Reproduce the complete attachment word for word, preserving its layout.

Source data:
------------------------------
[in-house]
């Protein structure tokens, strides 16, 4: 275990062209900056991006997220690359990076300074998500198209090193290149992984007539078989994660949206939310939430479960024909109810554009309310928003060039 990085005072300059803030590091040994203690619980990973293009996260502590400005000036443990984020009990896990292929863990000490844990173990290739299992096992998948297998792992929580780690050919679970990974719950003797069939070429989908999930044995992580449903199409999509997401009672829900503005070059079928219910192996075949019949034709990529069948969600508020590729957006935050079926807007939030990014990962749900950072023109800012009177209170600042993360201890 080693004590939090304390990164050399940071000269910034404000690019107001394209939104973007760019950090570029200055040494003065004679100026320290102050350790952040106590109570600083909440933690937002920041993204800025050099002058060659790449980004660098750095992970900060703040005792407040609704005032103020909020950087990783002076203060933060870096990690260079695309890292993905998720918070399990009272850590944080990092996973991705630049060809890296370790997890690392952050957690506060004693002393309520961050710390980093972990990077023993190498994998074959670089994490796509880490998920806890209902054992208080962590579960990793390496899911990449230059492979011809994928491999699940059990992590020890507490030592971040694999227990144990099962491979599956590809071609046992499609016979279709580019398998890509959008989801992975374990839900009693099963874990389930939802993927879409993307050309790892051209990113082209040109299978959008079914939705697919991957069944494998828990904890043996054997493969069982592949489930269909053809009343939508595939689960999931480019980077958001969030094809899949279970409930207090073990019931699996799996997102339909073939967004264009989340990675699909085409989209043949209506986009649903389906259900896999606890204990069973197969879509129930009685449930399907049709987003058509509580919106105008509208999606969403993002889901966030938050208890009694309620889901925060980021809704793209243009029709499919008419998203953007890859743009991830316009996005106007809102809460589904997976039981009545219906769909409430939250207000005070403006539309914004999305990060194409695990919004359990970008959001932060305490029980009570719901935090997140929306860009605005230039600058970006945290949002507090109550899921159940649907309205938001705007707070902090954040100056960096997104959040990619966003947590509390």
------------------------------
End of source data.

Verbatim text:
[in-house]
């Protein structure tokens, strides 16, 4: 275990062209900056991006997220690359990076300074998500198209090193290149992984007539078989994660949206939310939430479960024909109810554009309310928003060039 990085005072300059803030590091040994203690619980990973293009996260502590400005000036443990984020009990896990292929863990000490844990173990290739299992096992998948297998792992929580780690050919679970990974719950003797069939070429989908999930044995992580449903199409999509997401009672829900503005070059079928219910192996075949019949034709990529069948969600508020590729957006935050079926807007939030990014990962749900950072023109800012009177209170600042993360201890 080693004590939090304390990164050399940071000269910034404000690019107001394209939104973007760019950090570029200055040494003065004679100026320290102050350790952040106590109570600083909440933690937002920041993204800025050099002058060659790449980004660098750095992970900060703040005792407040609704005032103020909020950087990783002076203060933060870096990690260079695309890292993905998720918070399990009272850590944080990092996973991705630049060809890296370790997890690392952050957690506060004693002393309520961050710390980093972990990077023993190498994998074959670089994490796509880490998920806890209902054992208080962590579960990793390496899911990449230059492979011809994928491999699940059990992590020890507490030592971040694999227990144990099962491979599956590809071609046992499609016979279709580019398998890509959008989801992975374990839900009693099963874990389930939802993927879409993307050309790892051209990113082209040109299978959008079914939705697919991957069944494998828990904890043996054997493969069982592949489930269909053809009343939508595939689960999931480019980077958001969030094809899949279970409930207090073990019931699996799996997102339909073939967004264009989340990675699909085409989209043949209506986009649903389906259900896999606890204990069973197969879509129930009685449930399907049709987003058509509580919106105008509208999606969403993002889901966030938050208890009694309620889901925060980021809704793209243009029709499919008419998203953007890859743009991830316009996005106007809102809460589904997976039981009545219906769909409430939250207000005070403006539309914004999305990060194409695990919004359990970008959001932060305490029980009570719901935090997140929306860009605005230039600058970006945290949002507090109550899921159940649907309205938001705007707070902090954040100056960096997104959040990619966003947590509390």